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  • Eric Roberson: Hear This!

    By Chris Wells on April 7, 2020
    Eric Roberson has record and released a new album when almost nobody else has. And he’s done it in record time, discovers Chris Wells.   Monday, March 30, 2020. Indie soulman Eric Roberson calls Peter Robinson at Dome Records and informs his usual UK outlet that he has a new album ready to go. ‘How soon can we get it […]
  • Monophonics: Lockdown Soul

    By Chris Wells on March 26, 2020
    By Chris Wells Kelly Finnigan, frontman of Californian vintage psychedelic-soul band Monophonics, is holed up at home, like most of the rest of us. He hasn’t seen his bandmates since lockdown and even visits to his nearby studio have to be taken solo. Which is a bit of a bugger, really, because the group’s very fine new album, It’s Only […]
  • Morgan James: Magnetic South

    By Chris Wells on February 5, 2020
    Morgan James has made a great soul album in Memphis. It’s all Chris Wells needed to know. Pic by Jenny Anderson. Now here’s a long and thorny question for you. In the age, post Bailey-Rae, Mvula, Henshaw, Jorja Smith and – perhaps more significantly – Kiwanuka and Yola [especially if the latter wins any of those Grammys she’s just been […]
  • Tunde Jegede & NOK Orchestra

    By Chris Wells on January 20, 2020
    Tunde Jegede & NOK Orchestra Emmanuel Church, London. The second instalment of the Salon Concert series is timely. Into The Night, a major exhibition at the Barbican centre is coming to an end and the far less well known Emmanuel Church in Holloway, north London is giving a prime example of what was celebrated in that show, namely global club […]
  • Give Me The Night

    By Chris Wells on January 9, 2020
    Into The Night [London, Barbican] By Kevin Le Gendre In recent years reports of the death of club culture may have been greatly exaggerated, but it can be argued that mega emporiums and superstar DJs no longer attract as many stomping feet as they did a decade ago. Into The Night is a timely reminder of the deep roots of […]
  • Moon Child

    By Chris Wells on November 14, 2019
    Keisha Thompson: Man On The Moon, [London, Bernie Grant Arts Centre] Part of the well-programmed Tottenham Literature Festival, this excellent one woman show is a brave exploration of family dynamics, mental health and racial politics in contemporary Britain, where these conversations need to take place a lot more often. Keisha Thompson proves more than up to the task in a fearlessly […]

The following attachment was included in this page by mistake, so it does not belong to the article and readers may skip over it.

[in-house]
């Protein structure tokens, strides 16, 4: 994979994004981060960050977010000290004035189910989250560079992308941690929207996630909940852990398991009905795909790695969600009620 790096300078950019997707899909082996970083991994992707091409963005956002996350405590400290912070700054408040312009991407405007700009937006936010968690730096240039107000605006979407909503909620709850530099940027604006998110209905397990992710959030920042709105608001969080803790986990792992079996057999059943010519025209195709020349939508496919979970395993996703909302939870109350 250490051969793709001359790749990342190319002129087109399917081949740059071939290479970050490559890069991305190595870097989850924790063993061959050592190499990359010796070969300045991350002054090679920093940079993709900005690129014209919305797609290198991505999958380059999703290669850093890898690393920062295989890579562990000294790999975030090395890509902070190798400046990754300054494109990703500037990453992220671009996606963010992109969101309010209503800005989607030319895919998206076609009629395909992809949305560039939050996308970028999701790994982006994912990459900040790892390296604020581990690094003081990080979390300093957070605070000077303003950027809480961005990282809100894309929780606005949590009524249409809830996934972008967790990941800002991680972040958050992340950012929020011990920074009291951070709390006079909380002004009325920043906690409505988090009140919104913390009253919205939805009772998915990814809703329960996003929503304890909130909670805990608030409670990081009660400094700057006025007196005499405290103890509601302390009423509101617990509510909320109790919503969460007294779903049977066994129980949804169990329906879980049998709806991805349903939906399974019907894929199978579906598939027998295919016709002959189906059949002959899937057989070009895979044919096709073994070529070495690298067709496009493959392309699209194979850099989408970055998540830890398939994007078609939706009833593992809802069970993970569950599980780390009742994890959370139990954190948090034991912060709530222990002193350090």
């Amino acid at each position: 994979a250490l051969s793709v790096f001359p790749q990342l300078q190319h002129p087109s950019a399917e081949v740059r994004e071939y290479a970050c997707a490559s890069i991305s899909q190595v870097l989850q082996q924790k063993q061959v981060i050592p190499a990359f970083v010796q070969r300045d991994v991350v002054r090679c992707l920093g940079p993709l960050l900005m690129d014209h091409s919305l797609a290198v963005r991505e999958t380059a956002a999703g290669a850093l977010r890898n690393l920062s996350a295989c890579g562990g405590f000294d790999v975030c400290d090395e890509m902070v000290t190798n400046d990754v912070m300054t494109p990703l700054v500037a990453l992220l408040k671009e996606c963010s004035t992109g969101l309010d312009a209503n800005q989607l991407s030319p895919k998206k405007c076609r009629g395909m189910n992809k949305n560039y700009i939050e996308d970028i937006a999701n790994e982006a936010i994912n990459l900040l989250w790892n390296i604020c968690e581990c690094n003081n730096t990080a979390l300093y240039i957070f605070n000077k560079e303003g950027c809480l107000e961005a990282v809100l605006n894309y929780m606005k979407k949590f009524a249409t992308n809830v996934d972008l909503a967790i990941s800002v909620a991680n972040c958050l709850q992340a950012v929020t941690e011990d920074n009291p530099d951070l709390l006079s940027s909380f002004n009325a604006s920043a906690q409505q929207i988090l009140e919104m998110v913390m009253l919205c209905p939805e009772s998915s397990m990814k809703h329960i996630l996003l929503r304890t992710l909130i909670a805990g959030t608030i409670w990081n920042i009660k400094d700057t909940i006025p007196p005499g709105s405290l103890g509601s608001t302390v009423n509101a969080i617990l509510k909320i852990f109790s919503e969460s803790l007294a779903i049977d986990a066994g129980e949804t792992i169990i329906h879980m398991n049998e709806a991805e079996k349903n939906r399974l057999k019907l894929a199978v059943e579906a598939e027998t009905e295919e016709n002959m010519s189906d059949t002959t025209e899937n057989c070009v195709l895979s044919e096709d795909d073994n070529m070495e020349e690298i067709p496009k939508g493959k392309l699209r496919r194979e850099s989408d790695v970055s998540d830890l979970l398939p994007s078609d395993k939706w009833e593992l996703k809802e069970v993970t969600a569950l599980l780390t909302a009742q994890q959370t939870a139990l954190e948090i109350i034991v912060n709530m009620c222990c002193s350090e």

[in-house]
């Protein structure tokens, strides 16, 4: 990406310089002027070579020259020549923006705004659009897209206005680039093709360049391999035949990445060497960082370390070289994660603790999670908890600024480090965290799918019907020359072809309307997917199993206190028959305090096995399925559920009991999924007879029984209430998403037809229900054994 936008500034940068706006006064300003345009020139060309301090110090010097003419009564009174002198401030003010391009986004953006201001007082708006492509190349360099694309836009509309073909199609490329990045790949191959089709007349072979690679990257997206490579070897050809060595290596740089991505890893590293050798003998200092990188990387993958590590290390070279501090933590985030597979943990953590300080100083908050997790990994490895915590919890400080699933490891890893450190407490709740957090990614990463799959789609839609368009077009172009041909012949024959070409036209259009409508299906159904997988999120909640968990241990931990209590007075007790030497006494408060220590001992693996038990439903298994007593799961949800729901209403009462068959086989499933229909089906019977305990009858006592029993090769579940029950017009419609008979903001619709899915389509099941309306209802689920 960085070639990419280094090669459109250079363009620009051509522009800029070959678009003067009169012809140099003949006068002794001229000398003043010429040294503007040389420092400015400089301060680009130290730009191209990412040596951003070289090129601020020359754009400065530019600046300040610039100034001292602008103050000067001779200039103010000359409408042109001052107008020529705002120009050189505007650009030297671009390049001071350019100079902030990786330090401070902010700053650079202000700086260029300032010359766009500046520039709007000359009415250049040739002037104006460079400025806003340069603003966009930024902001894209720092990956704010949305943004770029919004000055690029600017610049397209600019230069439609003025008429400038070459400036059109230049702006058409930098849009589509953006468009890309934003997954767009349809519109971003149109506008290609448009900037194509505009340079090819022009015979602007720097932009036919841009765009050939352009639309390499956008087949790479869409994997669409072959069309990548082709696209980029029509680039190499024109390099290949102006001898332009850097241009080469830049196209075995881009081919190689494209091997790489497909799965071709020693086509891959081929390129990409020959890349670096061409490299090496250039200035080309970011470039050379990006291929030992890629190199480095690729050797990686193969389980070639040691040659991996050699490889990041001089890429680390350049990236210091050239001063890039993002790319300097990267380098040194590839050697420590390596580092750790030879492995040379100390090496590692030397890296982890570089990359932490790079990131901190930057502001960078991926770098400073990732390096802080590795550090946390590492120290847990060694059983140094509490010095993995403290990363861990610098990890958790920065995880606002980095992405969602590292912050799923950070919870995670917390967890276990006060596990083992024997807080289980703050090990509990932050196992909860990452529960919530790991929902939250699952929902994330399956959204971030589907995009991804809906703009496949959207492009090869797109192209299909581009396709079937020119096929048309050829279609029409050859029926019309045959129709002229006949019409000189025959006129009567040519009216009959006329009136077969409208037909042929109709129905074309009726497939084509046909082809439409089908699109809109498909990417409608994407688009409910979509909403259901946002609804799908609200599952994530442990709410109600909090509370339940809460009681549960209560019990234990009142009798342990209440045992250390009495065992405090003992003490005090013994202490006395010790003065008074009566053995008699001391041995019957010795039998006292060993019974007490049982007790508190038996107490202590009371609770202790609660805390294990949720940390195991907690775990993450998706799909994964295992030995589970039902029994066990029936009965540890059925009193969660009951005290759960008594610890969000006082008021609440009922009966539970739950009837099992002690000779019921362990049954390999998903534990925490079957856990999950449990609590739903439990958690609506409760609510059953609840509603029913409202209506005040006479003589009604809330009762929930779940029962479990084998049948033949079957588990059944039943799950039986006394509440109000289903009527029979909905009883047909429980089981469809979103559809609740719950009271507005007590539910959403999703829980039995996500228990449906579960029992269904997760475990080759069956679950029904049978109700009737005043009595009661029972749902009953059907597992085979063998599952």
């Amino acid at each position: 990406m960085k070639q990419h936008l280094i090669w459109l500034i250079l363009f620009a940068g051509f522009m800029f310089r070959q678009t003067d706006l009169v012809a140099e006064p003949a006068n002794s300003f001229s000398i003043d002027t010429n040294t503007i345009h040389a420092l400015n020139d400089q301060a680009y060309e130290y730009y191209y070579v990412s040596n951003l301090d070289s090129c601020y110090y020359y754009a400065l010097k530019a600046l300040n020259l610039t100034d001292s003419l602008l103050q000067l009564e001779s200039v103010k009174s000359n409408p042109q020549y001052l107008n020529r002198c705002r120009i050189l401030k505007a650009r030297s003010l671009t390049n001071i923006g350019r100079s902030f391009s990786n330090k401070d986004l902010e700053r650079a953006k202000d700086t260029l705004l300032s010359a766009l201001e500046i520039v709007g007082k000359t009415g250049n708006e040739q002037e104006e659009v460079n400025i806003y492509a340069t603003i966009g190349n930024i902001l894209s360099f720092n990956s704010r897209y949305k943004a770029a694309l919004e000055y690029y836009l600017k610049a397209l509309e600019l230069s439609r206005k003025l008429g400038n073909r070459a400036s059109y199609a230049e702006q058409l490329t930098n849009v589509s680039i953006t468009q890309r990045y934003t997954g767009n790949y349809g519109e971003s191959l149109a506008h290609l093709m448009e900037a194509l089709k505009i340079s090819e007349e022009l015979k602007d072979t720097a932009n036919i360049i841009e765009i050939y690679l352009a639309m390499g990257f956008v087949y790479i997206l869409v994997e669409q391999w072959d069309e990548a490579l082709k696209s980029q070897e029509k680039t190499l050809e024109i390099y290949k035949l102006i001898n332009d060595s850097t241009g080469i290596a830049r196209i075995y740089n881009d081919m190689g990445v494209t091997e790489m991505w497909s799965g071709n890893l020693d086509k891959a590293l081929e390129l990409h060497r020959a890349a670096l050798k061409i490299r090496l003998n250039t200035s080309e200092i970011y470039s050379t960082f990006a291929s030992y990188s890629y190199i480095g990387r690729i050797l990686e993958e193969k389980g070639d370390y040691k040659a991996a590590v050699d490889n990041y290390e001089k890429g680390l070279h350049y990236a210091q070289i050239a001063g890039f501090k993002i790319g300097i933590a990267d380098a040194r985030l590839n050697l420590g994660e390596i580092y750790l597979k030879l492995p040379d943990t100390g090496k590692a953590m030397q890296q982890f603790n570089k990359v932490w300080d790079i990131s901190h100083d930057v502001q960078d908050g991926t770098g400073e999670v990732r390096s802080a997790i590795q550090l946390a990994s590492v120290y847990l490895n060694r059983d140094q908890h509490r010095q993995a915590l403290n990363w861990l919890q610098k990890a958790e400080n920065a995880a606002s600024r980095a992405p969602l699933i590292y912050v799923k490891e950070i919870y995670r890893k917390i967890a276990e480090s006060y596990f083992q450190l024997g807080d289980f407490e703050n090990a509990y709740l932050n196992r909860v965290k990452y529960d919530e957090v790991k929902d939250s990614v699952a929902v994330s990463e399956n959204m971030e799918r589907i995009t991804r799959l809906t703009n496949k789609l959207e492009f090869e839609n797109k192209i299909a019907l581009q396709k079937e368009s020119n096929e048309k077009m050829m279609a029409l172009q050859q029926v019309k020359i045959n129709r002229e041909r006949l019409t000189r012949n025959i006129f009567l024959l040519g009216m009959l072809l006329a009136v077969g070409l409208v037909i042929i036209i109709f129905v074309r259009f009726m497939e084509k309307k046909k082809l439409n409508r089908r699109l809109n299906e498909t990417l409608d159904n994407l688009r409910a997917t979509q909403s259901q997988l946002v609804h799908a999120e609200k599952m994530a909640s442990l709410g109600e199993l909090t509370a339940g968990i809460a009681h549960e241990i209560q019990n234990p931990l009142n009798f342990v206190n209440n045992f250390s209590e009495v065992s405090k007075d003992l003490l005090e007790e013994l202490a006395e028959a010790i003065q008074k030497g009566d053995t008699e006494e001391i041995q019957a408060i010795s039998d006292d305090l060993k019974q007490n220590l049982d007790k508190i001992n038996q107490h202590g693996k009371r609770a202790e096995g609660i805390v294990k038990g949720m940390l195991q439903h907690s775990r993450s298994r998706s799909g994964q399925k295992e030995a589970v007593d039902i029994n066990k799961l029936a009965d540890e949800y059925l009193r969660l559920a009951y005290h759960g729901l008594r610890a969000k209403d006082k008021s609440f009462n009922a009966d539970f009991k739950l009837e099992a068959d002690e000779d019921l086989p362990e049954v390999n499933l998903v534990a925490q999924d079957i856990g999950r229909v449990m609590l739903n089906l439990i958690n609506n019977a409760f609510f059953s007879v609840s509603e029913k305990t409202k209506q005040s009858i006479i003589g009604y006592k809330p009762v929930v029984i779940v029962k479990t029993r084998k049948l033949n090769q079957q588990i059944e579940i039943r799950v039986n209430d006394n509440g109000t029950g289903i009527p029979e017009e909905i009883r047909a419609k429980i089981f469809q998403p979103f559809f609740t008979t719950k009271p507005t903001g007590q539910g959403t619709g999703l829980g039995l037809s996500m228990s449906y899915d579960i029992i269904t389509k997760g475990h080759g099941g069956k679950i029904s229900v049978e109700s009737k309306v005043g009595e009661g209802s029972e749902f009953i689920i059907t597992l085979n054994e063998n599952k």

• Book Review: Absolutely Massive

    By Chris Wells on June 3, 2019
    Massive Attack Out Of The Comfort Zone The Story of A Sound, A City And A Group Of Revolutionary Artists [Tangent] By Melissa Chemam What is not in the title is ‘Bristol’, but chances are that most people will be able to work that out under their own steam. After all, Massive Attack have come to symbolize the creative verve of […]
  • Freedom Sounds

    By Chris Wells on March 26, 2019
    Freedom Song Hackney Empire, London. Louis Armstrong’s beaming smile in the corridor of ‘London’s most beautiful theatre’ serves as a reminder of its pedigree. The innovative trumpeter was here in 1934, but the trail blazed by African-American performers in Britain years before the marketing of the music known as jazz also included the gospel ensemble, Fisk Jubilee Singers. This excellent […]
  • Shakespeare’s Sistas

    By Chris Wells on March 14, 2019
    Richard 11 [Shakespeare’s Globe, London. Photo: Ingrid Pollard] Shakespeare with an all-women-of-colour cast has become the main, perhaps inevitable, media story of this production, yet there is much more to note. Above all the joint direction of Lynette Linton and Adjoa Andoh is a triumph in itself, not least because of the coherence they achieve as a team when taking […]
  • Drums & Colours

    By Chris Wells on August 1, 2018
        Drums And Colours Knowledge Centre, British Library, London. Just a stone’s throw from this packed lecture theatre is an exhibition on The Windrush, which is well worth a visit. If the 70th anniversary of ‘mass migration’ from the West Indies is a cultural and political high watermark in modern Britain – if indeed as few as 500 hardy […]